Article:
Nancy Barasa finally resigned as Kenya's Deputy Chief Justice. Barasa has, in the last nine months, fought tooth and nail to keep her prestigious job as the Judicary's second in command.
It all began following allegations that she had pinched security guard Rebecca Kerubo on the nose at the Village Market shopping mall, when Kerubo attempted to search her.
What initially appeared like a storm in a tea cup eventually snowballed into an issue of immense public concern and has culminated in Barasa's ignominious exit from office.
The story of Barasa and Kerubo is replete with lessons for all and sundry. For Barasa, the key lesson is that 'pride goes before a fall and a haughty spirit before destruction'.
Had she exercised the slightest modicum of humility and allowed Kerubo to search her, the mess in which she is now steeped could have been averted.
Her infamous sentiments that Kerubo 'should know people' has cost her the second most powerful job in the Kenyan judiciary. For other highly placed Kenyans the lesson is that, you should never think of yourself so highly.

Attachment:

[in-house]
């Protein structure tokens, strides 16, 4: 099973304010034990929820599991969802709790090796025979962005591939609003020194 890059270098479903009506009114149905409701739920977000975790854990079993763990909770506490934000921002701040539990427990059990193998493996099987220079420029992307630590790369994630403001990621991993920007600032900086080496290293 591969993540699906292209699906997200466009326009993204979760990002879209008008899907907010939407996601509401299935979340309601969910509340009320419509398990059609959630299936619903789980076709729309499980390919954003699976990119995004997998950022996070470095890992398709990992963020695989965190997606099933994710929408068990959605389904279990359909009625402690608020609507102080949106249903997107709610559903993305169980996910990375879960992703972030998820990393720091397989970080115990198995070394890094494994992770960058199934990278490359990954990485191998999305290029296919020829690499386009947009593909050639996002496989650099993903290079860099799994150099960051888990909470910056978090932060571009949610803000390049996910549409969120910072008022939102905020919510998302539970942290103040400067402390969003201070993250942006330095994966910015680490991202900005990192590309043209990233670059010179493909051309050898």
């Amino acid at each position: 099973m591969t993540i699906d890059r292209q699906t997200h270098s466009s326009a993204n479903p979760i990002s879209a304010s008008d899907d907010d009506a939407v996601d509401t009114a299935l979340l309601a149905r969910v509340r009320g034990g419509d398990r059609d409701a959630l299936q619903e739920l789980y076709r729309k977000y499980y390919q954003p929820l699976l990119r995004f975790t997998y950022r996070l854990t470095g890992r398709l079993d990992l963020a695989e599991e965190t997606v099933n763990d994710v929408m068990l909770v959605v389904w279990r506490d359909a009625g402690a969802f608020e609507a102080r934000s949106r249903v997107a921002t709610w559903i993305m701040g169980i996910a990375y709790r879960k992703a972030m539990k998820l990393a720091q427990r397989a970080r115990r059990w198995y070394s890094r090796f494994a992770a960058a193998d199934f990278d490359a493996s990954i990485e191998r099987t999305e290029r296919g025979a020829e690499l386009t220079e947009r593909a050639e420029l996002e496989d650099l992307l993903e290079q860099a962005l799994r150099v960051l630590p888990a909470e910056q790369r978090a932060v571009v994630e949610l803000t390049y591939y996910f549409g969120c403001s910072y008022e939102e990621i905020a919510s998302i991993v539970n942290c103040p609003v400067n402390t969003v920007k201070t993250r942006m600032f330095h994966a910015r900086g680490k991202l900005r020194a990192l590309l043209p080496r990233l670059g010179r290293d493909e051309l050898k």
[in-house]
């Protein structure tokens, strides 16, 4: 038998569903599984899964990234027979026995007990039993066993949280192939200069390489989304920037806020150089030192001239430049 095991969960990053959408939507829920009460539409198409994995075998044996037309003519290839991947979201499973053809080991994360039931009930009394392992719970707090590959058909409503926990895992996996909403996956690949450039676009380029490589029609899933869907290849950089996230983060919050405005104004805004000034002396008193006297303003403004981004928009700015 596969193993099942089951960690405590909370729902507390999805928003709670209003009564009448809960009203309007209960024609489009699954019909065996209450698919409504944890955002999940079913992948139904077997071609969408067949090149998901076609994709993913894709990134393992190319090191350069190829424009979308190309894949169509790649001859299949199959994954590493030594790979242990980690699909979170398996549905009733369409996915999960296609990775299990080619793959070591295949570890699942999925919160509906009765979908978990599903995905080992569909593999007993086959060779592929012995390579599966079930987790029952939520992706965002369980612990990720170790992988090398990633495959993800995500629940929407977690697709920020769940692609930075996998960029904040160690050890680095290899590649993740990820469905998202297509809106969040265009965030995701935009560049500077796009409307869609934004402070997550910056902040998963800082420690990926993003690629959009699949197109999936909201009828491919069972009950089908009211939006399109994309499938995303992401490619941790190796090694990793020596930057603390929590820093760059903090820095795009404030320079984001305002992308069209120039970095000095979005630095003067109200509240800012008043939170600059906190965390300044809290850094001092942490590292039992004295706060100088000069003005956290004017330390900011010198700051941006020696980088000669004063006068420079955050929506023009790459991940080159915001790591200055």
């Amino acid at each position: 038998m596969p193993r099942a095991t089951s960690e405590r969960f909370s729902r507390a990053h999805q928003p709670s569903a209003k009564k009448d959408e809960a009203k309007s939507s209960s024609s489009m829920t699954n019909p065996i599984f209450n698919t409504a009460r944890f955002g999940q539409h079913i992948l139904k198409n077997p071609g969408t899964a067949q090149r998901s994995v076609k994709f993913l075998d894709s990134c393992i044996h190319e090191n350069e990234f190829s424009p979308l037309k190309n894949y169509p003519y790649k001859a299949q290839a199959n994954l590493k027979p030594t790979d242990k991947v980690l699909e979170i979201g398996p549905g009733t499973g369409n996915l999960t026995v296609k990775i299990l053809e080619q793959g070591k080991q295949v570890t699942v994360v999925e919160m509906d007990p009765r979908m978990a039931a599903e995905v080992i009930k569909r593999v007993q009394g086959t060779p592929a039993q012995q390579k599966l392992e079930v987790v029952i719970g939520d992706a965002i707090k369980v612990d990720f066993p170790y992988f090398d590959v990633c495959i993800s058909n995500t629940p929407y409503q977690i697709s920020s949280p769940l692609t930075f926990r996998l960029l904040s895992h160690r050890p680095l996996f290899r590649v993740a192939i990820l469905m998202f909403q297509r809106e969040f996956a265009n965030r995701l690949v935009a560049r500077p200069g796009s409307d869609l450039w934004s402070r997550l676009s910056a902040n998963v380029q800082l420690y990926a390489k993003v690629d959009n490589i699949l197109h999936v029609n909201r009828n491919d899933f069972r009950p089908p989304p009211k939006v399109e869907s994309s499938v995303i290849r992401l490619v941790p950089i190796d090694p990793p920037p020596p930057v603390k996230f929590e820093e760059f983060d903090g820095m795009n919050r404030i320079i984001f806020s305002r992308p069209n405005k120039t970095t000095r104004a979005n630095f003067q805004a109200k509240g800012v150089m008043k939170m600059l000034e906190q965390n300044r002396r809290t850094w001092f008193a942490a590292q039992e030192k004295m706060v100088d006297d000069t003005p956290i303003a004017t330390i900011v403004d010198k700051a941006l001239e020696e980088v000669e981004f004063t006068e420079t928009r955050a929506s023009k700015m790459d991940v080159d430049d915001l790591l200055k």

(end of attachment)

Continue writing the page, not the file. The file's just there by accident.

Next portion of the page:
The law will always be above you. Unlike in the previous dispensation when the high and mighty could trample on the rights of the indigent and get away with it, the new constitutional dispensation places extreme value on accountability.
Gone are the days when impunity was the lodestar by which men and women of means navigated their affairs. Meanwhile, the manner in which the judiciary under the stewardship of Chief Justice Dr Willy Mutunga, handled the Barasa issue, right from the time Kerubo's complaint was raised was exemplary.
The recommendation for the formation of a tribunal, the tribunal's swift investigation and submission of a report of its findings and recommendations is indicative of a determination to expeditiously dispense justice, one's status in the society notwithstanding.